As Meredith posted the other day, one of our camera traps caught a melanistic serval. Melanism is known across a broad variety of animals, but is particularly prevalent in the cat family. Of 37 known species of cat, at least 13 species have melanistic individuals: the domestic cat, the jungle cat, the leopard, the jaguar, the bobcat, Geoffroy’s cat, the kodkod, the oncilla, the colocolo, the jaguarundi, the Asian golden cat, the marbled cat, and the serval.
Why some individuals are melanistic and why cats are particularly prone to melanism is still a bit of a mystery. It is generally thought that melanism is maladaptive – that is, that individuals with melanism are at a disadvantage because they stand out more than normally colored individuals and so are more likely to be targets of predators and competitors. The consequence is that in populations with a lot of melanism, there ought to be some sort of advantage to offset the disadvantage.
One possible explanation for melanism is that cats’ black fur helped keep them warm at higher elevations by absorbing more sunlight. This idea came from the fact that many cat populations with high rates of melanism are found at higher elevations. More recently, there have been studies suggesting that melanistic individuals are more resistant to disease.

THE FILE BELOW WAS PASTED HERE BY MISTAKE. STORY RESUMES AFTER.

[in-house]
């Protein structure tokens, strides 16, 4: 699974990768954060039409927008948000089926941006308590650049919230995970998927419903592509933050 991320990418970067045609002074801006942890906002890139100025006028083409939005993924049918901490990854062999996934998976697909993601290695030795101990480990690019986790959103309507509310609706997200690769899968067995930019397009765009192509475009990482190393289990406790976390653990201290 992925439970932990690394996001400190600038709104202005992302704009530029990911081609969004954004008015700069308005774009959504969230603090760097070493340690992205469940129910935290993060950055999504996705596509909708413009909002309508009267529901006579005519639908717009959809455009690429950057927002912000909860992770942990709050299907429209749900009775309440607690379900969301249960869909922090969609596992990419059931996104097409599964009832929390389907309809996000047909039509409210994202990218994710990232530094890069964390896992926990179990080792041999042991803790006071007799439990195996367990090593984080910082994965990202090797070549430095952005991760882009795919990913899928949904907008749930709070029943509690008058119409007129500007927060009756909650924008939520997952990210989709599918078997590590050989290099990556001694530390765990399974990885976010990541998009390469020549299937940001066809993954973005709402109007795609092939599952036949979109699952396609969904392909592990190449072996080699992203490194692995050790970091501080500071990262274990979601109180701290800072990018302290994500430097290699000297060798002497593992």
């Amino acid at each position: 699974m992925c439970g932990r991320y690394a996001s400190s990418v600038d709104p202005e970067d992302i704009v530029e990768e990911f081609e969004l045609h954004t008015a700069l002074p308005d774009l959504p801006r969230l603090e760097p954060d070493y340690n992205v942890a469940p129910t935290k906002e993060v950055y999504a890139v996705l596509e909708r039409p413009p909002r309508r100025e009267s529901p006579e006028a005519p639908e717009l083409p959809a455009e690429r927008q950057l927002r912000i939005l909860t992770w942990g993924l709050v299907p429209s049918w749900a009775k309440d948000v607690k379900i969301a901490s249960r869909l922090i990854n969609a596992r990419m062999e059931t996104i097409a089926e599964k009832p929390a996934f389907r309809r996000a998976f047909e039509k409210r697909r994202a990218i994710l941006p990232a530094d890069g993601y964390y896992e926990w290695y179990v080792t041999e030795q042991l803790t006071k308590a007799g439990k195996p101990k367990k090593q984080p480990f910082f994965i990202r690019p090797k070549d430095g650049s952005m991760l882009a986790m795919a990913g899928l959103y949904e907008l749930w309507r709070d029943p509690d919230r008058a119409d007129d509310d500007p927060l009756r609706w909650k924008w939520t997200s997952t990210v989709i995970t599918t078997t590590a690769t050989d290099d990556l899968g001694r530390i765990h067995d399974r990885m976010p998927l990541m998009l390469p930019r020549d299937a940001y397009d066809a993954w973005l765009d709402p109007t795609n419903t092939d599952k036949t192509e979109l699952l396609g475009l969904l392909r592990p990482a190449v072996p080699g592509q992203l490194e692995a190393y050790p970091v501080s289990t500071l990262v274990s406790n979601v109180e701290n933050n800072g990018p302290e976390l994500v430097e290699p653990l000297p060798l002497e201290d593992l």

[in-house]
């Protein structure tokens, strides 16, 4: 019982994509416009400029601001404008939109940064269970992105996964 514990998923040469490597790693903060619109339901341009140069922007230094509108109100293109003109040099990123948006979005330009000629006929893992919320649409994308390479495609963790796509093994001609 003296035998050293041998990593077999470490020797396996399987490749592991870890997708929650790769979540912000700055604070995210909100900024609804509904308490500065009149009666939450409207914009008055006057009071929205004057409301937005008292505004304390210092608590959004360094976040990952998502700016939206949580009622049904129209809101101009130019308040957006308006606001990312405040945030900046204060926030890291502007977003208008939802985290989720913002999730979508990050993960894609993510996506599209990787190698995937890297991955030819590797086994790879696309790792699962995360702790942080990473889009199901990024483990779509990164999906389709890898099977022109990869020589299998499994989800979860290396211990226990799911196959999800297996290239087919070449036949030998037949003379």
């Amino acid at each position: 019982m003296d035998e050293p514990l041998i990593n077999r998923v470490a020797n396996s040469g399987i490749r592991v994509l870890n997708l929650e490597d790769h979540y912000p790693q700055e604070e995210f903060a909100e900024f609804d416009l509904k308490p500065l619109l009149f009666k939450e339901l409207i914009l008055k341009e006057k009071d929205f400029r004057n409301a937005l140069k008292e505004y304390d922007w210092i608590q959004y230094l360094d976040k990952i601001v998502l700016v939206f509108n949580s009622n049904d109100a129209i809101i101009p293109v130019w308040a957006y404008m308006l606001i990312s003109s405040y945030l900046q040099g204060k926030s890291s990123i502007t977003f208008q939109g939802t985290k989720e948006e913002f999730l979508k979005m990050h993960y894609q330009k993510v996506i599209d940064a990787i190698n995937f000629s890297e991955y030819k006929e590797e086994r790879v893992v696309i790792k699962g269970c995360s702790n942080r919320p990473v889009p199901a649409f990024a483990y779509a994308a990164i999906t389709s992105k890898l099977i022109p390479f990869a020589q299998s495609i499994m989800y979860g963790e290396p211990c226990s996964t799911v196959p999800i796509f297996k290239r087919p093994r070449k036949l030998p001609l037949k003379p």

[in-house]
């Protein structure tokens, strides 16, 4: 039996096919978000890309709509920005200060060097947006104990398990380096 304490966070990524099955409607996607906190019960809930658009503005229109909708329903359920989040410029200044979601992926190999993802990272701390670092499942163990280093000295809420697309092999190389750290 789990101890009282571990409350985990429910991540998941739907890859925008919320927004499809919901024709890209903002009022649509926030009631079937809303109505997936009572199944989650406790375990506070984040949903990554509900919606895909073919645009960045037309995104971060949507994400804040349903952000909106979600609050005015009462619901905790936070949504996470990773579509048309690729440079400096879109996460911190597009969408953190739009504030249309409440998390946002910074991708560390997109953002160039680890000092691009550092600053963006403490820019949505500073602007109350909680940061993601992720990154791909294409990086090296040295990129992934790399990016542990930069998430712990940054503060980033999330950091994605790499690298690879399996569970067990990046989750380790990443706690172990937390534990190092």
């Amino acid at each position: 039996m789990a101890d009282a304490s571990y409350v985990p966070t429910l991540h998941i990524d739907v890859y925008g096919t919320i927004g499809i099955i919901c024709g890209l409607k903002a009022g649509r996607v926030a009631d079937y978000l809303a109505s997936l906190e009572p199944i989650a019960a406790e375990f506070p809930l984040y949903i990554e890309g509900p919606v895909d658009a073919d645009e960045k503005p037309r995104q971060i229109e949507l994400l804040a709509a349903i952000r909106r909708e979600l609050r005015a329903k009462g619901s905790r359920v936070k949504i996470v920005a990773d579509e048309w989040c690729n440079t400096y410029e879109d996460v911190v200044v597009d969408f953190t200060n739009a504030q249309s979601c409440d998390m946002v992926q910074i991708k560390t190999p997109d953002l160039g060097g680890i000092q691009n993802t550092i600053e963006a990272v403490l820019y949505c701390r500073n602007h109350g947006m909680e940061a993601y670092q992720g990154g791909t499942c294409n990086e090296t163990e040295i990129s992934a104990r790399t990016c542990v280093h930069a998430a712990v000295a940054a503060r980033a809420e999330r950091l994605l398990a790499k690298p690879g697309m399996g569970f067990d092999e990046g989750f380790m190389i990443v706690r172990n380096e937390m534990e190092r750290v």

There’s not a lot of literature on melanistic servals. But I did find an article in the Journal of East African Natural History that listed the known locations of melanistic serval populations in East Africa. Interestingly, the four main populations with melanism are all highland locations: Mt. Kenya and the nearby Aberdare highlands in Kenya and Mt. Kilimanjaro and North Pare Mountains in Tanzania. All of these are in the general geographic region of Serengeti National Park, so it’s perhaps not too surprising that melanistic servals are there too. What is unusual is that the Serengeti is not a highland.
Our long-term Serengeti experts, with their decades of experience in the Serengeti, are surprised by the melanistic serval snapped by our cameras. David Bygott says that he’s never heard of a melanistic serval in the Serengeti, and Craig Packer says that while he’s seen melanistic individuals of other animals up on the rim of Ngorongoro Crater (a highland), he’s never seen a melanistic serval anywhere. So this Snapshot Serengeti image is likely the only documented evidence of melanistic serval in the Serengeti.